Covering Standards and Testing in the Common Core Era

Overview

Common Core
The Push for Common Standards

In 2010, state after state took a remarkable—and unprecedented—step: They adopted common academic standards. Once the dust had settled the following year, 46 states and the District of Columbia had signed on to the Common Core State Standards.

Of course, adopting the K-12 standards for English/language arts and mathematics was only the beginning of this new chapter in the annals of American education. The real heavy lift has been the work since that time to implement them: training educators, developing and using new curricular materials that reflect the standards, helping parents and the public understand the changes, and devising a new generation of assessments, among other things.

On the testing front, two state consortia—fueled by some $360 million in federal aid—set out to devise aligned assessments. Early on, the vast majority of states appeared on track to use those exams.

But the story has gotten a lot more complicated amid a wave of intense pushback to the common standards and assessments. In fact, several states have taken steps to rescind their prior adoption of the standards and replace them, including Indiana, Oklahoma, and South Carolina. A few other states, meanwhile, such as Missouri, North Carolina, and Tennessee, have set in motion processes to review and revise the standards. What this action really means is still only starting to become clear. Even in Indiana, for instance, the substitute standards approved by the state bear a striking resemblance to the Common Core, by most accounts.

The biggest shift so far has been on the Common Core assessment front. The early vision of a uniform system of tests across the nation has given way to a fractured landscape. Only about half of the states now plan to use common assessments from the two state testing coalitions, the Partnership for Assessment of Readiness for College and Careers (PARCC) or the Smarter Balanced Assessment Consortium. The rest have headed in all different directions. (Of course, even having half the states use the PARCC or Smarter Balanced exams is a big shift from the longstanding tradition of different tests in each state.)

The Focus of the Standards

So, what’s different about the Common Core? The architects of the standards say they are intended to define the knowledge and skills students need to graduate from high school college- and career-ready. On the Common Core State Standards website, this is defined more precisely as being “prepared to succeed in entry-level careers, introductory academic college courses, and workforce training programs.” For both English and math, the standards provide detailed, grade-by-grade expectations for knowledge and skills, although in math, there are no grade specifications for high school.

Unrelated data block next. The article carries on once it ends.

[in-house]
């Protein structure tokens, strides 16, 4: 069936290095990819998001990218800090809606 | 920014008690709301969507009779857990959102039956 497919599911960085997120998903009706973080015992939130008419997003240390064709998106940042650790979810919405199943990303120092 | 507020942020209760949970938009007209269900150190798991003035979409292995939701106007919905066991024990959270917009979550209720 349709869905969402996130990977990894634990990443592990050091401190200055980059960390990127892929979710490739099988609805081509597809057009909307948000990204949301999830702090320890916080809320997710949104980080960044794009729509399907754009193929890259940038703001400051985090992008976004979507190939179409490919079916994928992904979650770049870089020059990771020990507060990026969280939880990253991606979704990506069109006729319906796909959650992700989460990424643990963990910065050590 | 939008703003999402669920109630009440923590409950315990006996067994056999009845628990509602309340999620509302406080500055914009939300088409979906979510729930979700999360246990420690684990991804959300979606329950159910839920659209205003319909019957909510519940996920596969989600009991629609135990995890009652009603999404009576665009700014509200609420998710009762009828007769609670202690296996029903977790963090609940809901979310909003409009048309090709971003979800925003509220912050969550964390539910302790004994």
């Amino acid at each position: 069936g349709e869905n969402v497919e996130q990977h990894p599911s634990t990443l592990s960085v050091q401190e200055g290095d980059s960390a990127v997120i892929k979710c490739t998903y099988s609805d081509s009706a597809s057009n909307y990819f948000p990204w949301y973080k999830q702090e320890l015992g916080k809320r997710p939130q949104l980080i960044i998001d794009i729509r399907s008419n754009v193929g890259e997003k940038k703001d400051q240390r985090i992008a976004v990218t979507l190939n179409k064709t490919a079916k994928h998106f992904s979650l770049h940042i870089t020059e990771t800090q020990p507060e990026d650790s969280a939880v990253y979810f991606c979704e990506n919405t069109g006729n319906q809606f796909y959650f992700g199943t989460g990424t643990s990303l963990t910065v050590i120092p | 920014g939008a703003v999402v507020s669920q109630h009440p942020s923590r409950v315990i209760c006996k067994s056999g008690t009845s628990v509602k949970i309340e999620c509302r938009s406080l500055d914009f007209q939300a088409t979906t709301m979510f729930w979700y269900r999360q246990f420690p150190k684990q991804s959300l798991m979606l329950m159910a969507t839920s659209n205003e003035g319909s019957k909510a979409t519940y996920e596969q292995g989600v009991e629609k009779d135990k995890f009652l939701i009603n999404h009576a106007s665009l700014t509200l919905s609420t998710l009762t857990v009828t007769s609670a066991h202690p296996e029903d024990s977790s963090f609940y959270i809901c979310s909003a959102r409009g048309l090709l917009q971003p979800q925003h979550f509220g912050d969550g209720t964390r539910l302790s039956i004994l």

The “key shifts” in the English standards include regular practice with complex texts and their academic language; using evidence from texts to analyze and make claims; and building knowledge through “content-rich” nonfiction. The standards call for literacy to not simply be the province of English/language arts teachers, but also of instructors who teach science, social studies, and other subjects. The standards also place a premium on writing instruction, an area often neglected in classrooms, with a focus on ensuring that student writing is pegged to textual details and evidence.

In math, hallmarks of the Common Core include a greater focus on studying fewer topics in greater depth, increased “coherence” to better connect learning across math topics and grade levels, and three dimensions of rigor: conceptual understanding, procedural skills and fluency, and the application of math knowledge. These changes mean a shift in the grade levels at which some content is introduced, pushing aside other topics altogether to achieve greater depth.

Also, separate from the content standards are a set of eight standards for “mathematical practice” for students to show their understanding, from making sense of problems to reasoning abstractly and constructing viable arguments. In addition, the Common Core envisions that all students should at least progress to the level of math typically found in an Algebra 2 course.